"Well, we have a theory in psychology about implicit learning," S replied, "when you feel you learn how to answer questions without understanding it. And our theory is when a person is mentally stimulated, or aroused if you will, their implicit learning works better. So we show pictures of corpses or girls if the subject is male to stimulate..."

    "I'm sorry, I gotta go." I cut her off. "Very ... Interesting ... Theory."

    Boy was I glad to get out. This was a girl who can talk about arousal and dead bodies and girls in the same sentence. She can be a psychologist alright. Honestly what sort of weird, messed up theories are concocted by psychologists nowadays? You have a problem, wait, let me arouse you. Mentally.

    When I called up J later, he replied, "Ya, about that experiment ..."

    I think I needed therapy after that.


    Monday, January 02, 2006

    Munich - A Review

    "There's enough food in here to feed Bangladesh."

    That's the only line I found offensive in the movie. As soon as that was said, all 11 of us who went to see the movie were like, "They mentioned Bangladesh. Oh wait, heeeeey!"

    Give credit to Steven Spielberg. He is a Jewish man, making a movie on a Jewish massacre, and he manages to strike a balanced note. Yes, the Israeli terrorism atrocities are only talked about, whereas the Palestinian terrorism attacks are shown, and we know visuals leave a stronger effect than mere words. Even when the Israeli assassins led by Eric Bana's Avner are questioning their policies, their actions, their targets, Spielberg shows the original Munich attack, as to why this is all taking place. However, Spielberg understands there are lot of gray areas in the Israel-Palestine conflict, and even as a Jew he does not shy away from asking tough questions. Just because Jews have been oppressed for thousands of years does not make them a decent race, says one of the assassins. My father never gassed a Jew, says an Arab terrorist. In the end, the movie's moral is tough, and depressing. Hate begets hate.

    "Allah forbids you not, with regard to those who fight you not for (your) Faith nor drive you out of your homes, from dealing kindly and justly with them: for Allah loveth those who are just." (Quran, 60:08)

    "We did aforetime grant to the Children of Israel the Book the Power of Command, and Prophethood; We gave them, for Sustenance, things good and pure; and We favoured them above the nations." (Quran, 45:16)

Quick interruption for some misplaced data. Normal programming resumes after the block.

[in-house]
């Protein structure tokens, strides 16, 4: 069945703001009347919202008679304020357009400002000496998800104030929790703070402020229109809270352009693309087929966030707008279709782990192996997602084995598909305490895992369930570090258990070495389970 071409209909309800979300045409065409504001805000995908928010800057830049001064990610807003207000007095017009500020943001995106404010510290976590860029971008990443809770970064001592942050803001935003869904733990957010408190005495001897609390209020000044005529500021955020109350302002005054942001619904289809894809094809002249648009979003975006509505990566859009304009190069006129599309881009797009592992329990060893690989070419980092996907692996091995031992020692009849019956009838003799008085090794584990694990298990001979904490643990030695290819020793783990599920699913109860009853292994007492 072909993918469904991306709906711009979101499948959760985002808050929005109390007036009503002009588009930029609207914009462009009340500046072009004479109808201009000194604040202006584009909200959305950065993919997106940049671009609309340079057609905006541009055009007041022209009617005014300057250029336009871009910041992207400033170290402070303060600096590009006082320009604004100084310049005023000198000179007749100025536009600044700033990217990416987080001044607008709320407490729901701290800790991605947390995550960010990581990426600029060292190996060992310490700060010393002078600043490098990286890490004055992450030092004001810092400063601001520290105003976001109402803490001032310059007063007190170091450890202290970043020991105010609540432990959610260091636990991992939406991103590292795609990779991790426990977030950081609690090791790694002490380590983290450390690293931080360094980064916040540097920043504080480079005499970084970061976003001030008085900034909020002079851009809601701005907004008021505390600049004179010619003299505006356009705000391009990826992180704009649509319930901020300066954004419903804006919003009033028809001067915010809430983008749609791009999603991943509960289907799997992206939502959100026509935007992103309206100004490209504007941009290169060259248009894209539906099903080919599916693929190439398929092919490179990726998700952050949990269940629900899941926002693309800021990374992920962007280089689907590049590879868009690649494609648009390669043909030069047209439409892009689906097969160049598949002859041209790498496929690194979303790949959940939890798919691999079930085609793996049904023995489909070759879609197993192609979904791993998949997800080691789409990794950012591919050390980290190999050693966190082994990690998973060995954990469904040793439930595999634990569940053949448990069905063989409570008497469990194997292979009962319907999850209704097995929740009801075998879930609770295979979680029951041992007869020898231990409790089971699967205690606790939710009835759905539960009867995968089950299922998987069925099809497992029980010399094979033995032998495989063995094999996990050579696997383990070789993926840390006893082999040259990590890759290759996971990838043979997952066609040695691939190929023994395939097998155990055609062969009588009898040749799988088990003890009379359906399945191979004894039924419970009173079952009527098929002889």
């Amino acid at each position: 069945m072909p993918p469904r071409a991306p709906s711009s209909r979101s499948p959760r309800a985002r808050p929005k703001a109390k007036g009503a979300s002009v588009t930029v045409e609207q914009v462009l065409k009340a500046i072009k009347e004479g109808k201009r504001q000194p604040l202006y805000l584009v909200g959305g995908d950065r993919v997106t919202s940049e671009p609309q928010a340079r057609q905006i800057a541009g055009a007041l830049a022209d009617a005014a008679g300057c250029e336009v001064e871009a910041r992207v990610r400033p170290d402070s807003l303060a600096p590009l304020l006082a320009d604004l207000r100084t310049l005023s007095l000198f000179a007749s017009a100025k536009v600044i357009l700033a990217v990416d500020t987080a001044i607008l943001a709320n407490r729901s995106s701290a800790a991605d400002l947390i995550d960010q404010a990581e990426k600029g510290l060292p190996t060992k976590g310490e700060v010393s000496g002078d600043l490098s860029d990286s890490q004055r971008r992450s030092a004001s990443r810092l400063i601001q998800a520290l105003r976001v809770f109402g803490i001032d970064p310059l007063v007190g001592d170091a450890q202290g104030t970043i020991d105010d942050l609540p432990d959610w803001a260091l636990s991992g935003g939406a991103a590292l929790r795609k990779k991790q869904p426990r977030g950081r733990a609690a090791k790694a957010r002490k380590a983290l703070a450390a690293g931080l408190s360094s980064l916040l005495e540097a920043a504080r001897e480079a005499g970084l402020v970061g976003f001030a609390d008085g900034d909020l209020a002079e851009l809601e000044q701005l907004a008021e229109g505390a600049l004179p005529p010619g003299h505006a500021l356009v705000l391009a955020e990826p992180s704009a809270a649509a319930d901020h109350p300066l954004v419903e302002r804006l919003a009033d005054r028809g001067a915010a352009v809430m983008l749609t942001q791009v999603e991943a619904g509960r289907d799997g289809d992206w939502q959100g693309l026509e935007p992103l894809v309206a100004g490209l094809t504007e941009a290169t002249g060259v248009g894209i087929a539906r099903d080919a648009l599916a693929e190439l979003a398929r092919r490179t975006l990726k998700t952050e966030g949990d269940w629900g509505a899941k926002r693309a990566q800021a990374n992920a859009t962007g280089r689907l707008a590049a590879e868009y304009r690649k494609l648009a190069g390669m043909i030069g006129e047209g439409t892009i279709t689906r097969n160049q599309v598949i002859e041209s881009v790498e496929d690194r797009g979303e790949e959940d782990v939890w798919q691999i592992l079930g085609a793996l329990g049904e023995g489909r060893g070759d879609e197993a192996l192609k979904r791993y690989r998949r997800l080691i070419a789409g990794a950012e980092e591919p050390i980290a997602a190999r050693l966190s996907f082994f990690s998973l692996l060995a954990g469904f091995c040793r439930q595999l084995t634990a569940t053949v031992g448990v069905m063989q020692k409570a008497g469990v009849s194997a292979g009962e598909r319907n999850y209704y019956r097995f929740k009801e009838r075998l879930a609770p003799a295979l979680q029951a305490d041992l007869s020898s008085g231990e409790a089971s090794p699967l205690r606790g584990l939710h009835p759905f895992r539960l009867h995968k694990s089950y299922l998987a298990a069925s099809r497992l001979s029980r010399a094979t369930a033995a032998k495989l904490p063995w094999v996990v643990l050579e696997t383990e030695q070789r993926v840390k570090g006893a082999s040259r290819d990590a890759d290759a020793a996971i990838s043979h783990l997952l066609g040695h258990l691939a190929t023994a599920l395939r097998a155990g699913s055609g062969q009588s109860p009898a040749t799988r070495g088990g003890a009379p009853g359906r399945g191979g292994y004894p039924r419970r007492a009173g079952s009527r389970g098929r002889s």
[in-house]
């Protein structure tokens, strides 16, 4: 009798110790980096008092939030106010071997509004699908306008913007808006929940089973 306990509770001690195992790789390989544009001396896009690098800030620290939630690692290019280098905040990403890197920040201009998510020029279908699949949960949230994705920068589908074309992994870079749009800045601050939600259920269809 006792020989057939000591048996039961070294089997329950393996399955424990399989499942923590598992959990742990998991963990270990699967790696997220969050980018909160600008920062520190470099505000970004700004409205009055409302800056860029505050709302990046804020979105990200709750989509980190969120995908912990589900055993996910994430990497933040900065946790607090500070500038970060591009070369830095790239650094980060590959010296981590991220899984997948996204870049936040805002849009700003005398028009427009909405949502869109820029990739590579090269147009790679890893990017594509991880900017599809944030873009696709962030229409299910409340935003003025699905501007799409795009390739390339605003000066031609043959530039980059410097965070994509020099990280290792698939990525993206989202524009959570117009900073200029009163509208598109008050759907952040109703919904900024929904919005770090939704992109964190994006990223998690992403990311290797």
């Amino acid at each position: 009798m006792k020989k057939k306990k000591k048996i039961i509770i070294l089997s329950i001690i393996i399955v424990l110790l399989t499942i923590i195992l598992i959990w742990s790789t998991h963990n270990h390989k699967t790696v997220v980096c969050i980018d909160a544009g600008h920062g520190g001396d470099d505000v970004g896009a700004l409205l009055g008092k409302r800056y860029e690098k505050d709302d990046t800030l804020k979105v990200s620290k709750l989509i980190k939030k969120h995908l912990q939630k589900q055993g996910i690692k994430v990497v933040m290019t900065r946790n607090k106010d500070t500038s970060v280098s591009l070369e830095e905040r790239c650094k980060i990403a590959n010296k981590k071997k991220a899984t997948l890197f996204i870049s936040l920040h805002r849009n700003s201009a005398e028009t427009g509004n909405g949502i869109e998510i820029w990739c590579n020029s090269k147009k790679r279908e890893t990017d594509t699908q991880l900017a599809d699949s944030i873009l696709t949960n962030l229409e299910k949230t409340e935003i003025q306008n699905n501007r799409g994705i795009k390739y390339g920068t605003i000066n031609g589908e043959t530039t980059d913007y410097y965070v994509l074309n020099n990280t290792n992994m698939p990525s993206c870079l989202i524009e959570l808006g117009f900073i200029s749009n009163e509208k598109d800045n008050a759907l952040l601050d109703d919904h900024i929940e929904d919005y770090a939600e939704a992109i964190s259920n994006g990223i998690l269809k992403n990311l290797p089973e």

"Those who believe (in the Quran), and those who follow the Jewish (scriptures), and the Christians and the Sabians,- any who believe in Allah and the Last Day, and work righteousness, shall have their reward with their Lord; on them shall be no fear, nor shall they grieve." (Quran, 2:62)


    Sunday, January 01, 2006

    New Year Charades

    Satyam Shivam Sundaram.

    That's what the card said. How do you act it out?

    The evening started with me not arguing with mom for once about the timing of a party. You see, my parents are very punctual people. If someone tells them to be at an party at oh, say 8 pm, they will be there at 8 pm. You lose nothing by being a punctual Bengali, except 2 hours of your life waiting for the other Bengalis to show up. Ever since the other car broke down and had to be sold, we have been depending on my car for everything, and are waiting for next summer before buying another one. So the earlier I could drop my people off at their party, the earlier I would be free to do what I want.

    We were playing Charades at a friend's place for our new year party. For some reason Hindi movie names were also allowed. I also noticed the guys were giving English ones, and the girls Hindi.

    Now, *modest cough here* I am considered somewhat good at Charades. So inevitably I get stuck with some of the tougher (read: Hindi) ones. After getting Satyam Shivam Sundaram I was given Ganga Jamuna Saraswati to act out. And you can probably guess the guys would rather drink mud than see a movie called Ganga Jamuna Saraswati. Fortunately we had a few girls in the team as well.

    Hindi movies are terrible to use in Charades. First, we are accustomed to thinking in English. Second, you can make so many varieties with Hindi movies. Use Hum, Tum, Main, Pyaar, Hain and you got a dozen Hindi movies.
    Hum Tumpe Marte Hain
    Hum Tum
    Pyaar Pyaar Pyaar
    Maine Pyaar Kia

    And now add Dil to that mix and you got a never ending supply of Charades picks. The toughest English one I could think of was One Flew Over the Cuckoo's Nest and To Kill a Mockingbird.

    Sometimes you just give a movie to a person just to see them act it out. One time, with some other friends, we had one girl, Sangeeta, who is a bit conservative and shy. Once we were doing Charades, and she was asked (by me *imitating Jon Stewart imitating Bush laugh*) to act out Basic Instincts. After two or three attempts at trying to explain 'Basic', she decided to do 'that' scene. As soon as she pulled out a chair, people were tripping over themselves to shout 'Basic Instincts'.

    The fireworks of Toronto was nothing to write home about, and I wasn't too impressed. Even the ones of New York, Chicago and others (which we saw later on TV) pale when you compare them to Dubai. And Dubai has such fireworks every *friggin* day during the Shopping Festival. I thought Australia, China and Taiwan put up some spectacular shows. Besides, it was really cold outside in Toronto, and they had a bunch of no-names ringing in the new year. Honestly, how hard is it to get one or two famous people to play at Nathan Philips Square?

    Happy New Year 2006 everyone. May the new year be full of prosperity, joys and realized dreams for all.

    Update (1.20 pm): Did anyone catch the Zee Bollywood New Year concert in Dubai? It was a 'lol' sight to see burkha-clad Arab women jumping up and down to Salman Khan's entry.